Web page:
February 9, 2015

Seeking my Mentor, Penelope

My writing teacher sent us out to identify a mentor whose writing life we might model ourselves after.  This was to be an opportunity to find a writer with an internet presence if possible.  (She did say that if our role model was a recluse, without an internet platform that would make the assignment easy).  

An obvious choice would have been Melody Beattie, but instead someone else came startlingly to mind:   Penelope Niven. Last year I fell in love with her memoir, Swimming Lessons.  In it I learned that she began publishing books rather late in life  (not much younger than I am now).

I went googling straight away to see if I might find a way to follow Penelope, hoping to take a peek at her path.    She'd already inspired me with her memoir, and I suspected she had more big plans in the works. Maybe her focus would rub off on me.   Or maybe even one day I'd ask her to blurb the book I aspire to write? 

So how did she get started?  "Penelope Niven was a high school English teacher, nearing 40, when she began work on a biography of Carl Sandburg. She had never written a book before. She didn’t have a Ph.D. in literature and hadn’t even been that familiar with Sandburg’s work.But the volume she produced 14 years later, “Carl Sandburg: A Biography”(1991), was ground breaking and helped revive interest in a nearly forgotten poet, Lincoln biographer and literary folk hero of his time."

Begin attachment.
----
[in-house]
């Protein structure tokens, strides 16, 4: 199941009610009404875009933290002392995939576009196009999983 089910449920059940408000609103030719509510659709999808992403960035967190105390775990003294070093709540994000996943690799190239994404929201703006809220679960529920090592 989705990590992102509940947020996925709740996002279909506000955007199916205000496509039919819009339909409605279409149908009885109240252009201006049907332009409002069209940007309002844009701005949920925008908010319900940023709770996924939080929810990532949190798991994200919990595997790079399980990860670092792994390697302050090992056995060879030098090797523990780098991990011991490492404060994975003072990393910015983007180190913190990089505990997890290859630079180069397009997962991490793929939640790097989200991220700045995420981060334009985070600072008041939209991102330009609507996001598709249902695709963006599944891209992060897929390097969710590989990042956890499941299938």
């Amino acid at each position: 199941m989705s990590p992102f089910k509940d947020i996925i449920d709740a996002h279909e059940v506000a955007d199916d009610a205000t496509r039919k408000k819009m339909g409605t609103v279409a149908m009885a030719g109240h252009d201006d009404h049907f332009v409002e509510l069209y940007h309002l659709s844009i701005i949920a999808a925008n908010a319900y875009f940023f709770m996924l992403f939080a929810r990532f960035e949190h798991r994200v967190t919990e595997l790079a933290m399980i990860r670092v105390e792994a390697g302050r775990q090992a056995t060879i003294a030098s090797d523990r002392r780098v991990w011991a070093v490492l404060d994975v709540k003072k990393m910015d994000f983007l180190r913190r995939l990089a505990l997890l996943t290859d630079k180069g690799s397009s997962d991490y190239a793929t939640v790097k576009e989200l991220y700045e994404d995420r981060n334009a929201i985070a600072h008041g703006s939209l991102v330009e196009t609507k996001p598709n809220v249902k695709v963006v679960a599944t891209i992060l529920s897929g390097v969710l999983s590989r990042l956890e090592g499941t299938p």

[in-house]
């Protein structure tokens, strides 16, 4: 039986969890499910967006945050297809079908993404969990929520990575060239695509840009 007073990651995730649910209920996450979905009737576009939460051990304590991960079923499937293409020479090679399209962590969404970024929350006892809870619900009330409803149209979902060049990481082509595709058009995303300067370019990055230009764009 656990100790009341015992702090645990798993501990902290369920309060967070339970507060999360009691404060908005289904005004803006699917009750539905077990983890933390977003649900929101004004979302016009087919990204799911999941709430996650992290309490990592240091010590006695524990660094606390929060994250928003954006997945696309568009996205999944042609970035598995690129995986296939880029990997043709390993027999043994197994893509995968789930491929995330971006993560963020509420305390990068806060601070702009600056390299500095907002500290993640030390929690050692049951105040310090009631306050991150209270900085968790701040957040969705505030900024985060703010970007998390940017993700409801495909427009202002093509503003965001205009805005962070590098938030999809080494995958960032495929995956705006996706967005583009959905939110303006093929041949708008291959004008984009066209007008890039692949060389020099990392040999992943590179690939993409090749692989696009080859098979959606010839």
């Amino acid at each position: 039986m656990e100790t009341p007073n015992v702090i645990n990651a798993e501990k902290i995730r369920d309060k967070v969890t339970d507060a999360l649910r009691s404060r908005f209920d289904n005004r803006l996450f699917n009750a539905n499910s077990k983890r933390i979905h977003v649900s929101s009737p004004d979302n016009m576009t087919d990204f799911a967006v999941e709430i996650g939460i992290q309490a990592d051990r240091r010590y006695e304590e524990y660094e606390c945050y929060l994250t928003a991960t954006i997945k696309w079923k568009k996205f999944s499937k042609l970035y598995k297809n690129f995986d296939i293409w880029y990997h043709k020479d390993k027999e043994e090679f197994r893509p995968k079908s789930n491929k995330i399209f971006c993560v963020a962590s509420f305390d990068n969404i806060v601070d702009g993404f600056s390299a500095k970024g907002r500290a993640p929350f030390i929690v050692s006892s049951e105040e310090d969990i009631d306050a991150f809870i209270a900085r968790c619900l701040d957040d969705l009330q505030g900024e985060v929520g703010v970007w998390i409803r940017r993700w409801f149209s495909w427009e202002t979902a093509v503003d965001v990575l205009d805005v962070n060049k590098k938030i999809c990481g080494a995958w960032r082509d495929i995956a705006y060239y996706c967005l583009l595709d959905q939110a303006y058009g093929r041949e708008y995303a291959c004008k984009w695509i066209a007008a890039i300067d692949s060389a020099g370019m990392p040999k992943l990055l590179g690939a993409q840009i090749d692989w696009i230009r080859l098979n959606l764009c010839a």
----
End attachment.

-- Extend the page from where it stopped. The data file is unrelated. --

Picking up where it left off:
I was happy to find her shining smile and elegant gray coif pictured at the top of her webpage:  http://www.penelopeniven.com

But the print below her picture told me of her writing landmarks, achievements and honorary degrees-- in the past tense. Niven had passed last August of an aneurism, the day before my mom's birthday.

I tell myself coincidences are God's way of being anonymous. But does her death mean that I must give up on her as a “mentor” or role model?


  1. Greetings! Many times I've read your words, which I found through Syd's website and links. What a surprise today to read your homage to Penny Niven. I was fortunate enough to know her slightly through work. I say keep her as your mentor; she was a truly wonderful person. Please g.oogle her obituary and read it (not the article posted in the Winston-Salem Journal about her death, but the "true" obituary found in that and other area newspapers). All she did, and all she wanted to be, will inspire you to keep her as your mentor.
    Another Niven fan

  2. I absolutely appreciate that this was a meaningful coincidence for you, to chance by me, via Syd and find … Penny!

    I never thought of her as Penny, and so it makes me smile today that you know her even slightly. I am wondering if you mean the obituary and life tribute on her own website, or that was in the national paper?



I welcome your thoughts. Keep me honest~